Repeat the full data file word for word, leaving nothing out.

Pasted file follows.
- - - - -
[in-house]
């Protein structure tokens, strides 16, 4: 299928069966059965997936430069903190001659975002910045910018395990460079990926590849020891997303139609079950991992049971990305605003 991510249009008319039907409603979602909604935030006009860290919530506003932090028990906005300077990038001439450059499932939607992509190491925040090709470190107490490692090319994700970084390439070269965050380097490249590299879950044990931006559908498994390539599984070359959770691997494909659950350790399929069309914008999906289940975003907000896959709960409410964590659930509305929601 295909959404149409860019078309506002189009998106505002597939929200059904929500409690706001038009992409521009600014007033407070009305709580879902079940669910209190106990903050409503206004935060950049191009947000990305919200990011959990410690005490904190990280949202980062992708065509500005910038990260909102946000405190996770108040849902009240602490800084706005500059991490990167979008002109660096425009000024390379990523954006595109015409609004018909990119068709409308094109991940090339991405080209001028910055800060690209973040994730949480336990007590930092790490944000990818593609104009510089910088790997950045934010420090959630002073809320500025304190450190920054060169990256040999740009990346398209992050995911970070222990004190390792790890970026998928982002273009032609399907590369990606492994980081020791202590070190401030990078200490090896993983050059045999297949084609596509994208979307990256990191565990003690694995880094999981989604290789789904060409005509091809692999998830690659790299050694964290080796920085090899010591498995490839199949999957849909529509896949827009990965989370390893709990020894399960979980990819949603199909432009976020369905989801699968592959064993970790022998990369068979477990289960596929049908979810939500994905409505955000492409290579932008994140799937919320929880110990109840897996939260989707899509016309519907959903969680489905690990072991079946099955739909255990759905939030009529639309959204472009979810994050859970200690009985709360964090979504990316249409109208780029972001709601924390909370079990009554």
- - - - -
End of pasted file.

[in-house]
């Protein structure tokens, strides 16, 4: 299928069966059965997936430069903190001659975002910045910018395990460079990926590849020891997303139609079950991992049971990305605003 991510249009008319039907409603979602909604935030006009860290919530506003932090028990906005300077990038001439450059499932939607992509190491925040090709470190107490490692090319994700970084390439070269965050380097490249590299879950044990931006559908498994390539599984070359959770691997494909659950350790399929069309914008999906289940975003907000896959709960409410964590659930509305929601 295909959404149409860019078309506002189009998106505002597939929200059904929500409690706001038009992409521009600014007033407070009305709580879902079940669910209190106990903050409503206004935060950049191009947000990305919200990011959990410690005490904190990280949202980062992708065509500005910038990260909102946000405190996770108040849902009240602490800084706005500059991490990167979008002109660096425009000024390379990523954006595109015409609004018909990119068709409308094109991940090339991405080209001028910055800060690209973040994730949480336990007590930092790490944000990818593609104009510089910088790997950045934010420090959630002073809320500025304190450190920054060169990256040999740009990346398209992050995911970070222990004190390792790890970026998928982002273009032609399907590369990606492994980081020791202590070190401030990078200490090896993983050059045999297949084609596509994208979307990256990191565990003690694995880094999981989604290789789904060409005509091809692999998830690659790299050694964290080796920085090899010591498995490839199949999957849909529509896949827009990965989370390893709990020894399960979980990819949603199909432009976020369905989801699968592959064993970790022998990369068979477990289960596929049908979810939500994905409505955000492409290579932008994140799937919320929880110990109840897996939260989707899509016309519907959903969680489905690990072991079946099955739909255990759905939030009529639309959204472009979810994050859970200690009985709360964090979504990316249409109208780029972001709601924390909370079990009554």